The setup was stupidly easy. I was originally thinking of using a different service and work around with my iPad (I also debated taking my MacBook Pro on this trip, but I really didn’t want the extra weight, worse battery life, nor the greater difficulties using on the plane and only for the benefit of recording a podcast) but after hearing about a similar alternative (I’m coming to that) and doing a bit of research, I thought ringer was worth a try (and I could default back to my backup plan if it failed). Mike Rohde also found it very easy to use and I imagine it would be extremely easy for a non-tech-savvy guest to use as well, they don’t have to worry about recording their end of the audio, it gets done for them. So we get greater audio quality without any fears of sound dropping out and it’s easier for everyone.
However, the final audio mix that came through had my audio at a much lower volume. Luckily I had also recorded my audio separately on my iPhone with an external microphone just to be safe and that helped Eric with editing the audio (after all, it’s easier to cut someone out of a track and boost a single audio track then constantly edit the volume up and down in a single track.) Using the premium solution would have solved this but I was only on the 30-day trial.
I had initially heard of a different service sometime last year called Cast which lead me to investigate and eventually choose Ringr. However, I think it is worth mentioning both Cast and Zencastr as they have some features that may suit you better (Ultimately I think I may choose one of these alternative services).
Cast presents itself as an end to end podcast solution. It has tools to record, edit and publish a podcast (unlike Rringr which only lets you record) All of which is done online. Like Ringr you can have multiple guests (up to four) and you get separate audio tracks. ALSO, your audio is recorded in the cloud simultaneously, so if it crashes, you only lose a small cache of data and seconds of audio.
They offer two price plans of hobby (for $10 a month with 10 hours of recording and one RSS feed) and pro ( for $30 a month with 100 hours of recording and unlimited RSS feeds).
The big reason I didn’t use cast is that it is only available on Chrome for a desktop with currently no mobile apps. Apparently, they are working on adding mobile apps which would make it a very compelling solution personally.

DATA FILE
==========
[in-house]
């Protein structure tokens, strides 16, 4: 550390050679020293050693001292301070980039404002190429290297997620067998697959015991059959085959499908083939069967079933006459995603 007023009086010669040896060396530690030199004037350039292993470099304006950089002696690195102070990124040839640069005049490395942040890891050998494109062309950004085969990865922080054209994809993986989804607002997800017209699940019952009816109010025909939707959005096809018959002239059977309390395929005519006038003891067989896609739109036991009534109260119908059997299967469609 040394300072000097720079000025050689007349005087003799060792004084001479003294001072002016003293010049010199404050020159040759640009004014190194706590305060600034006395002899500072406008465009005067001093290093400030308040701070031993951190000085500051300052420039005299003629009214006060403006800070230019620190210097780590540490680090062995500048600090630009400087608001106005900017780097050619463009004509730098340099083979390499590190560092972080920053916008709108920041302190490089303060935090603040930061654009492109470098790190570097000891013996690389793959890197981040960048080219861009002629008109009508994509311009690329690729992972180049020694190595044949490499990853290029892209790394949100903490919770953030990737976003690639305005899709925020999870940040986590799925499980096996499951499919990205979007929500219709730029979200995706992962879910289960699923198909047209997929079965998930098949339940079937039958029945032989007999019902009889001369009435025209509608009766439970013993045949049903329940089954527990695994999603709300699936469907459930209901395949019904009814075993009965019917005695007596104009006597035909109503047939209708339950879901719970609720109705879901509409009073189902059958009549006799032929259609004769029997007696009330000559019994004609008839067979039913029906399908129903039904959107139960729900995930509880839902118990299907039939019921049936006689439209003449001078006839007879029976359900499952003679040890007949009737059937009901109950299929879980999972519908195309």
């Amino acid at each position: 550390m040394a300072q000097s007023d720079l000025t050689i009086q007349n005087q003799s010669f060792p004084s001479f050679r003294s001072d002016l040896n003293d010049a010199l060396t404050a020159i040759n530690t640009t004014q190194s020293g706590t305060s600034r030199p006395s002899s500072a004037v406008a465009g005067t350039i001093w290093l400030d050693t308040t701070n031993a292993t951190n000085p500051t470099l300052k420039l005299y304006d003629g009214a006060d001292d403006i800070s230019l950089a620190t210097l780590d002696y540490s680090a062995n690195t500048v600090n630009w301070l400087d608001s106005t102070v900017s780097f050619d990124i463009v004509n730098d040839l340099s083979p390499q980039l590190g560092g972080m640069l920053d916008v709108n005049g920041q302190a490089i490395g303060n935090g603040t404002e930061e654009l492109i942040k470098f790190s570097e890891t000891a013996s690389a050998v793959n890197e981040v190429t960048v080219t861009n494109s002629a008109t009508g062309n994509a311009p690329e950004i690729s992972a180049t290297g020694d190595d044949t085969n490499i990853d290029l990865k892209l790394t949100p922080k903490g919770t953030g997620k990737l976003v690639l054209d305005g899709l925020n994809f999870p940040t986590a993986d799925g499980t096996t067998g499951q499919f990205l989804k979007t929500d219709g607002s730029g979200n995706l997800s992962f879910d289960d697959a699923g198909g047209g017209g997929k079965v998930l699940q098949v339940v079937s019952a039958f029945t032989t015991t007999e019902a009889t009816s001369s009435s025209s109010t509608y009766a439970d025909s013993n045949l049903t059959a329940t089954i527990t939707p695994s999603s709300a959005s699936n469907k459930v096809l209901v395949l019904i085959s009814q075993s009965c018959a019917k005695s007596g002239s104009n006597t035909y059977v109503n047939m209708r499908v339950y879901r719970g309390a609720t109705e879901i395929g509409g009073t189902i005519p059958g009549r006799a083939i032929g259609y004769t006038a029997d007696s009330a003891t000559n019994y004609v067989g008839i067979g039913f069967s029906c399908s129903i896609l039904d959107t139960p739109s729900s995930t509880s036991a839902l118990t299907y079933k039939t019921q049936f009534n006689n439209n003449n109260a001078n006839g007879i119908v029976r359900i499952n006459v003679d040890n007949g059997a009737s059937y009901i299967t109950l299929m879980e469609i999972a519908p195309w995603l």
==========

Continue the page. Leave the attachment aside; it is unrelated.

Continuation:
Zencastr looks like the best budget option, but it also has some very compelling features as well. Zencastr’s free plan gives you 8 hours of recording a month with up to two guests. For someone who is doing a weekly podcast with a friend, that could well be perfect.
Zencastr offers some extra sound editing features for its paid plan ($20 a month) including automatic post-production audio enhancements and a live soundboard to use during the recordings. A really nice touch from Zencastr is that it will automatically save the finished audio to your Dropbox account (Google Drive coming soon) so you can then share the file with an editor or work on it from whatever device.
They have also promised a mobile app (huzzah) and have plans for a network plan that would add in some advertising features.
Which Is Best?
Looking at the feature sets, these different but similar services clearly cater for different people.
- use Ringr if you need a mobile app today!
- use cast if you want a solution that will also publish your podcasts
- use Zencastr if you want a cheap version OR you want a live soundboard.
Ringr really helped me simplify the audio recording element of the ChurchMag Podcast and do something simply for which I would otherwise have had to do some complicated workaround. I don’t think it’s the perfect solution for anyone but If you are interested in doing a distance recorded podcast, you really ought to check these three solutions out.